This breed is sociable and is not aggressive, so you can expect your pup to get along with other animals and also children. In fact, your Golden Cocker Retriever will be gentle with young children and play with them day in and out.
Exercise is essential for your pup and should be part of your pup’s daily routine. Your Golden Cocker Retriever will enjoy a game of fetch, jumping into the water for a swim, and running around with enthusiasm. You should walk your pup at least once per day, twice if possible.
The Golden Cocker Retriever has a willingness to please you as his or her owner, so that means training is simple and easy. You should not run into any problems with training and you will find that your pup is happy to listen to you.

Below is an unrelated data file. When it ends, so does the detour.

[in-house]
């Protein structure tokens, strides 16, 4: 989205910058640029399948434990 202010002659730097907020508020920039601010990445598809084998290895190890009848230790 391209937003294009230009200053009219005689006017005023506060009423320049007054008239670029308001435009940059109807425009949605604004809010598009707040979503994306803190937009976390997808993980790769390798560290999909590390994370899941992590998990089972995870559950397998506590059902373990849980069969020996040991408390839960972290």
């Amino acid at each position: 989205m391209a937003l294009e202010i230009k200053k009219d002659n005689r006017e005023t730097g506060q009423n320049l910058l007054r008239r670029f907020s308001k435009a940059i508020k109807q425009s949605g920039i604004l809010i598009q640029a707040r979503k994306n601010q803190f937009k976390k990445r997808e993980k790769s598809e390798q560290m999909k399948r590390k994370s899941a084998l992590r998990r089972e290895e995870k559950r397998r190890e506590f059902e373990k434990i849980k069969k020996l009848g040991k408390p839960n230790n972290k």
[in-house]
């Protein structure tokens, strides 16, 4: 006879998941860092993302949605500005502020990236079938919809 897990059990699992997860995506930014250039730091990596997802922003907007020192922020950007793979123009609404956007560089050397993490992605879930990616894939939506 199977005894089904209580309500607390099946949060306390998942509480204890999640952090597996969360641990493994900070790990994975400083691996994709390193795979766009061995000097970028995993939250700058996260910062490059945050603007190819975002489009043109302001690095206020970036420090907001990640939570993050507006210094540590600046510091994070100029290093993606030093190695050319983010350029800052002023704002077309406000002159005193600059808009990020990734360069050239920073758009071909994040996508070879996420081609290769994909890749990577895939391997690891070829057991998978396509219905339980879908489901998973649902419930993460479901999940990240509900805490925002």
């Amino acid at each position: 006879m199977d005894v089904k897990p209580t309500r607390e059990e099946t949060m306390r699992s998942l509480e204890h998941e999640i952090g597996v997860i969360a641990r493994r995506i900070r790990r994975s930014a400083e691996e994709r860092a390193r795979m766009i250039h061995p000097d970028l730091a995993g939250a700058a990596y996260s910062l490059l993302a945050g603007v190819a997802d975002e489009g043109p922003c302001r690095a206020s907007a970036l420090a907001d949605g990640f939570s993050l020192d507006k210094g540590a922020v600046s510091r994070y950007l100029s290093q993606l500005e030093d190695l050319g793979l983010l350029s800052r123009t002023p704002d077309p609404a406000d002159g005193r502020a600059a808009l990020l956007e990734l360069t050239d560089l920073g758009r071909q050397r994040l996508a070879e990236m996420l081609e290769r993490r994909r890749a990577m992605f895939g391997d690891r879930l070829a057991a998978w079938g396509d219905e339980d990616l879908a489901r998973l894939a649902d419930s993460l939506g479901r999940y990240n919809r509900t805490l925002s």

You will find that your Golden Cocker Retriever sheds a minimal amount and not nearly as much as its parent breed the Golden Retriever. You will need to brush your pup a few times per week to ensure that any loose hairs are removed and that tangles and mats are kept away.
You do not need to bathe your pup on a regular basis and only need to bathe him or her when he or she does not smell good or is dirty. You will often find that a dry bath or even a wipe down with a damp cloth will do the trick.
You should clean your pup’s ears once per week with a cotton ball and cleansing solution. You should avoid placing anything into your pup’s ears to clean them, as this can unwillingly cause injury. You should only clean the outer portion of the ear.